A final note: It is an honor and privilege to have so many of you coming to experience this amazing and legendary trail. It is also a huge responsibility during this COVID crisis to host this event and to humbly accept the generosity of our land owners/managers, volunteers, caterers, sponsors and veterinarians. With that said, this is not any other endurance ride you may normally attend. No rider and no crew has any standing higher than the rider who is starting their first 55 or 100 miler with us. Everyone is on equal footing at the Big Horn 100. Make sure everyone with you realizes that fact. A certain pioneering, adventurous spirit along with gratitude and humility will go far with our local community and volunteers. Whining, gossiping or complaining is not only frowned upon, it is unlikely to help your cause. We have very limited volunteers and resources. Most of our volunteers are busting their rear and doing multiple jobs. You signed up to endure. Expect to do so. Cindy

Tackling the Big Horn 100 - by Merri Melde

July 18 2018

The 6 Idahoans - me (on Dezzie), Connie (on cover boy DWA Saruq), Layne (on Harley), Shyla (on Doc), and Anne (on DWA Nadra) - with Commander Rose (Regina Rose, 12-time finisher of the Big Horn 100) headed to Wyoming for the Big Horn 100 with hopes for a clean-sweep finish. Only Layne had ridden and finished this ride before, a few years ago when she was caught up on the mountain in the dark in a storm where she almost froze to death before finding her way off the mountain to the finish line.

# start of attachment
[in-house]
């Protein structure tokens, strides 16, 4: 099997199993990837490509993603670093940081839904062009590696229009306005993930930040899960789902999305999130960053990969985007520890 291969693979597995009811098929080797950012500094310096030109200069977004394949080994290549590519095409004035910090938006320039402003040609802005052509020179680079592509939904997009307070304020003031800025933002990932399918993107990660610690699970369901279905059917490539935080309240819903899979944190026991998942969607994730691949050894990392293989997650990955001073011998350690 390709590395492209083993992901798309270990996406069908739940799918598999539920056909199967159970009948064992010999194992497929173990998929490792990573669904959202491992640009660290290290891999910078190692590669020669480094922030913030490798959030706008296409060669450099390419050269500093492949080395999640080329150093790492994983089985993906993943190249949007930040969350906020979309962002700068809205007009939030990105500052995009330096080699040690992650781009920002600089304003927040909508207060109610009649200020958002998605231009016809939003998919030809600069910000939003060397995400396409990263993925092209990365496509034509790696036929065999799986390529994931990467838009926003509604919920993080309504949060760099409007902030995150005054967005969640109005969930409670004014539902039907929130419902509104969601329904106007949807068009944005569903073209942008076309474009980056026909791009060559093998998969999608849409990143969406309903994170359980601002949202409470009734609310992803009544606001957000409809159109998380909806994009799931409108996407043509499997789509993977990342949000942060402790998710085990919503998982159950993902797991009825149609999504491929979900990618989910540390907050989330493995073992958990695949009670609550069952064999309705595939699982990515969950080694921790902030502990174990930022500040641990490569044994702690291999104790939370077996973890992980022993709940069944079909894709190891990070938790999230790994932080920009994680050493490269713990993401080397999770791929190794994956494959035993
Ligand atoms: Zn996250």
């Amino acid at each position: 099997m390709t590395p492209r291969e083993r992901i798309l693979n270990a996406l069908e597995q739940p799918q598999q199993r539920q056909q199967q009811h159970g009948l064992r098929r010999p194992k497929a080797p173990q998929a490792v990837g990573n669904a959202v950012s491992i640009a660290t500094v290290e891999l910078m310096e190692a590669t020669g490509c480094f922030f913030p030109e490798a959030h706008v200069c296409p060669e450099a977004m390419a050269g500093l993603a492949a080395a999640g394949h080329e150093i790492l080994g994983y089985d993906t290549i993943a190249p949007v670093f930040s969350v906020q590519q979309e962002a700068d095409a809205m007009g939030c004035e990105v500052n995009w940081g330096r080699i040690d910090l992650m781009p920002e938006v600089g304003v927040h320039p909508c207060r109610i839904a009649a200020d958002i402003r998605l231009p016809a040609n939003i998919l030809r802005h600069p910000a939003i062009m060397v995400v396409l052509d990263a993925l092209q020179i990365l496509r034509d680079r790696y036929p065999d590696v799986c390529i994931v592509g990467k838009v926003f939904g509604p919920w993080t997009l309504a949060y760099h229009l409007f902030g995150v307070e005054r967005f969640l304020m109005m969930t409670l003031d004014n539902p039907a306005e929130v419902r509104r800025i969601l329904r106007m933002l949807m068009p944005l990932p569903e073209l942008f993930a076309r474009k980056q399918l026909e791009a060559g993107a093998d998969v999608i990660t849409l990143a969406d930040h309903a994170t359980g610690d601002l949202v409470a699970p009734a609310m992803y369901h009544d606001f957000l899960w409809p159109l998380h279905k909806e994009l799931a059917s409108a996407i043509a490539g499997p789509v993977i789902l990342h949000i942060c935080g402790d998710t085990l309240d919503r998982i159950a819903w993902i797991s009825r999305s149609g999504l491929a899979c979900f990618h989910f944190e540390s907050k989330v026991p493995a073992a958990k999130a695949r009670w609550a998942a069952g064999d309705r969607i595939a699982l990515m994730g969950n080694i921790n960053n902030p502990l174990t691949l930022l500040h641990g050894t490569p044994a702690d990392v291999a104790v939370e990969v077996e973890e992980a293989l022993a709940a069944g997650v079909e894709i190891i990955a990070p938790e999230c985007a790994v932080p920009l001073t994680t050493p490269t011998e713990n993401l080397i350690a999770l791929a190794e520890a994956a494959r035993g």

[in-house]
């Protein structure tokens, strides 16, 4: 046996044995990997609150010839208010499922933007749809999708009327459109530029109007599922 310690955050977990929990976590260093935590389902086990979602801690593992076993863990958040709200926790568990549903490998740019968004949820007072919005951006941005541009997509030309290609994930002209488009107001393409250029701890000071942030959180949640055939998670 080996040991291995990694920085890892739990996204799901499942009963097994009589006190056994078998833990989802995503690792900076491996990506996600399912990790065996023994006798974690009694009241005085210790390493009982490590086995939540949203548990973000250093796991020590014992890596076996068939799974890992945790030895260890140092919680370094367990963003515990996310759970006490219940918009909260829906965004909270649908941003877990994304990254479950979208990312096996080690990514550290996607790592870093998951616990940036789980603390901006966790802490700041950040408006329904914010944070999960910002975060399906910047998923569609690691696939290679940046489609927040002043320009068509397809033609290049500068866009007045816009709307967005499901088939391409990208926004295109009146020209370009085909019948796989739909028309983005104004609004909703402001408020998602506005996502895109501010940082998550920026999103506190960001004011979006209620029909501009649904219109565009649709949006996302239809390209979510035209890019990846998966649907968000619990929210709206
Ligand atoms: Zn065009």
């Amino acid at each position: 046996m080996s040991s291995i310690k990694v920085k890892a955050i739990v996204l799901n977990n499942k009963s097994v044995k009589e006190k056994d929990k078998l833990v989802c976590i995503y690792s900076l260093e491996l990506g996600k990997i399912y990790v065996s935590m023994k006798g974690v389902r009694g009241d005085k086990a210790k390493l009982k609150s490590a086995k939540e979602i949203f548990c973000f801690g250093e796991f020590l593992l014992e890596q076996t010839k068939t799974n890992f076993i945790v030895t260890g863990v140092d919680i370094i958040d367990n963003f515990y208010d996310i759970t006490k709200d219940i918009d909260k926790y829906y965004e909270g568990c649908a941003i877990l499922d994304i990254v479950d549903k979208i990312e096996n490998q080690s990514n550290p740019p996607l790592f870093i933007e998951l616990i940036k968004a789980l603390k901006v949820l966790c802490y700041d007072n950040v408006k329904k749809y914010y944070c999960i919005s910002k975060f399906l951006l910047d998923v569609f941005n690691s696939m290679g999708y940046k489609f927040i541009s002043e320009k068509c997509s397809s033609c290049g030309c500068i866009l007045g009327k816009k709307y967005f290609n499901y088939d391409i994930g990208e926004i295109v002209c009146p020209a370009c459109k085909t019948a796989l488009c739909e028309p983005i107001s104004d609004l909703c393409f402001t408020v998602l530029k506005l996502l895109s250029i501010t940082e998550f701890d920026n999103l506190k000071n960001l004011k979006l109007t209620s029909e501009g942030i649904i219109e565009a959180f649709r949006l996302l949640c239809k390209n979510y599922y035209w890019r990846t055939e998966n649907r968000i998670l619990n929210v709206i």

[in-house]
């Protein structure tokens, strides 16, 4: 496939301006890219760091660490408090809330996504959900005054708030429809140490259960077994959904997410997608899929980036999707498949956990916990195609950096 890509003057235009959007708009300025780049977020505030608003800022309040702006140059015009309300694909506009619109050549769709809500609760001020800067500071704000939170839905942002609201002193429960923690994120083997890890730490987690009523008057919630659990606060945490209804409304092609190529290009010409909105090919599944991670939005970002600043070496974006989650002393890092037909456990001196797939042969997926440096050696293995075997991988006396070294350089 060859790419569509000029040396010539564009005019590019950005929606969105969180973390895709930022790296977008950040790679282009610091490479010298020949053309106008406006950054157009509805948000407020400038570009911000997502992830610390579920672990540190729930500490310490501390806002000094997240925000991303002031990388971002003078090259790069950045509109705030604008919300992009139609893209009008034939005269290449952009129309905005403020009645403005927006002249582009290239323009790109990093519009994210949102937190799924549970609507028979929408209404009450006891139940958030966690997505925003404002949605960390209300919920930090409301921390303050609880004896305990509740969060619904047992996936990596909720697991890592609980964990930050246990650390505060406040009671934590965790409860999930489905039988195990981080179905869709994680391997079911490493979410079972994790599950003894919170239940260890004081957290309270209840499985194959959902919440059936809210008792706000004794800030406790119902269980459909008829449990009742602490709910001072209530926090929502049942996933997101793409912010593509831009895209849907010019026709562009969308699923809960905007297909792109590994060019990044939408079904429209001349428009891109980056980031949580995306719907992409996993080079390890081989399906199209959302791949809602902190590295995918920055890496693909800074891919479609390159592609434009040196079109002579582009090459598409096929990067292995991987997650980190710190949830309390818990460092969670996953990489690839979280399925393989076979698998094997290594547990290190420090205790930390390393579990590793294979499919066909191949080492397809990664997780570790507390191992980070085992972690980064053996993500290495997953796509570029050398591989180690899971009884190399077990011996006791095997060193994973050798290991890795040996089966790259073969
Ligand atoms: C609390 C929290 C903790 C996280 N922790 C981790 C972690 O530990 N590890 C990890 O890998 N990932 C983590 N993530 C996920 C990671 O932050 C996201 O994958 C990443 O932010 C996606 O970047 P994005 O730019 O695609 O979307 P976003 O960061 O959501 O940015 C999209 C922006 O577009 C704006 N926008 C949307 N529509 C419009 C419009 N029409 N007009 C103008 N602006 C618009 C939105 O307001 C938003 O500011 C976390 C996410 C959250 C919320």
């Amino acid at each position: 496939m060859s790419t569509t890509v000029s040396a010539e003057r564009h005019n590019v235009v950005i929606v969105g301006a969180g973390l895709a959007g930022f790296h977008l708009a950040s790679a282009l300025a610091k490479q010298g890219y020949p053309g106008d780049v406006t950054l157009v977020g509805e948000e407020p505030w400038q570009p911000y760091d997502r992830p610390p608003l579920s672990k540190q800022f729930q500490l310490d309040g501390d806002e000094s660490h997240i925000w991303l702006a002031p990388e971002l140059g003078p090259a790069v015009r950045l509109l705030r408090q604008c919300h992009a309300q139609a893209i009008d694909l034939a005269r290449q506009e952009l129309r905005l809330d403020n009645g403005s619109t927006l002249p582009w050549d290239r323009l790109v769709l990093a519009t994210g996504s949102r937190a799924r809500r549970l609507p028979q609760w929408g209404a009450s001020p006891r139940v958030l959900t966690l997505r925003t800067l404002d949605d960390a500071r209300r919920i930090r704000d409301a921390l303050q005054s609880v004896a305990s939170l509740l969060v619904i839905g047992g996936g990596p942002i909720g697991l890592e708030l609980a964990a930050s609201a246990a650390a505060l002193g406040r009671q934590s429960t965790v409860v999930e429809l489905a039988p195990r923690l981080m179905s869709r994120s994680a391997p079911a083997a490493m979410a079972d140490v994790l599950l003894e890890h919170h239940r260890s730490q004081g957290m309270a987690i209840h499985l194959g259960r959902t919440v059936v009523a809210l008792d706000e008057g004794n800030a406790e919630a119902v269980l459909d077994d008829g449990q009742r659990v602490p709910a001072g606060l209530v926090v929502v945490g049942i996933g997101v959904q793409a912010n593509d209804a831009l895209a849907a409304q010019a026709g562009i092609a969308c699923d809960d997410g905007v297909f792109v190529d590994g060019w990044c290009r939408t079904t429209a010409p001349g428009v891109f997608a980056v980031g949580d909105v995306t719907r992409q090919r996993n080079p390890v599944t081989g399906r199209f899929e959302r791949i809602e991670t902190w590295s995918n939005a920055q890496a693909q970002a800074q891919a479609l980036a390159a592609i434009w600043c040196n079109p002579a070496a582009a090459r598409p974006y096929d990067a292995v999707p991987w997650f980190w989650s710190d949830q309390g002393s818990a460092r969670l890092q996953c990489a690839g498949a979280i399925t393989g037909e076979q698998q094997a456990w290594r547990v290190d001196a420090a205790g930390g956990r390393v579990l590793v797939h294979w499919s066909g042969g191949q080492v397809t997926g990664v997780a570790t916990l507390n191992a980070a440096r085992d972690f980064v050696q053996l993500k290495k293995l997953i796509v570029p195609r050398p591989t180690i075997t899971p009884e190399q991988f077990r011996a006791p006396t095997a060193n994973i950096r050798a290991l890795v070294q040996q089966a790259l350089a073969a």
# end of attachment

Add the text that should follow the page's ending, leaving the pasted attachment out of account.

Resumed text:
We'd all heard the stories of how tough the ride was (Regina provided us with plenty of tall tales from the good ol' days), so we were prepared for a doozer of a trail, with some fit and ready horses.

But before we settled into the hot ridecamp in Shell, Wyoming, at the foot of the Big Horn mountains, we got to spend a couple of days in the lap of luxury with Regina's friends, Tom and Fawn, in their AIR CONDITIONED HOUSE, with SHOWERS and MORNING COFFEE WITH THE PRESS OF A BUTTON, where we heard even more entertaining tall ride tales.

Regina was our Wonder Crew and Commander in Chief, and we did whatever she said. On Thursday she hauled us out to ride the first 8 miles of trail that we'd be zipping over in the dark, and she drove her trailer far up a sketchy road to pick us up. Since Regina remembers every single turn and bush and tree and fence line on that Big Horn trail, she told us what to watch out for over every few miles (as if we'd remember): "When you get up there past that hill (WHAT hill???), you'll see a clump of trees (there's trees everywhere!!!), you skirt the edge of those trees, then turn right and go down that hill (WHAT hill???) and angle to your left (HOW FAR angle!?!?). There's this big rock (WHICH rock????) there that you can't miss, and…." etc.

She drilled us to walk where we had to and haul buns when we didn't have to walk. We packed extra clothes and snacks and drugs (ibuprofen, dramamine, tums) in our saddle bags. And we all said Yes Ma'am, and did what she said. (She also took us Idaho tourists to see the bird dinosaur footprints, and to Tom and Fawn's A&W where I had my first-ever root beer float.)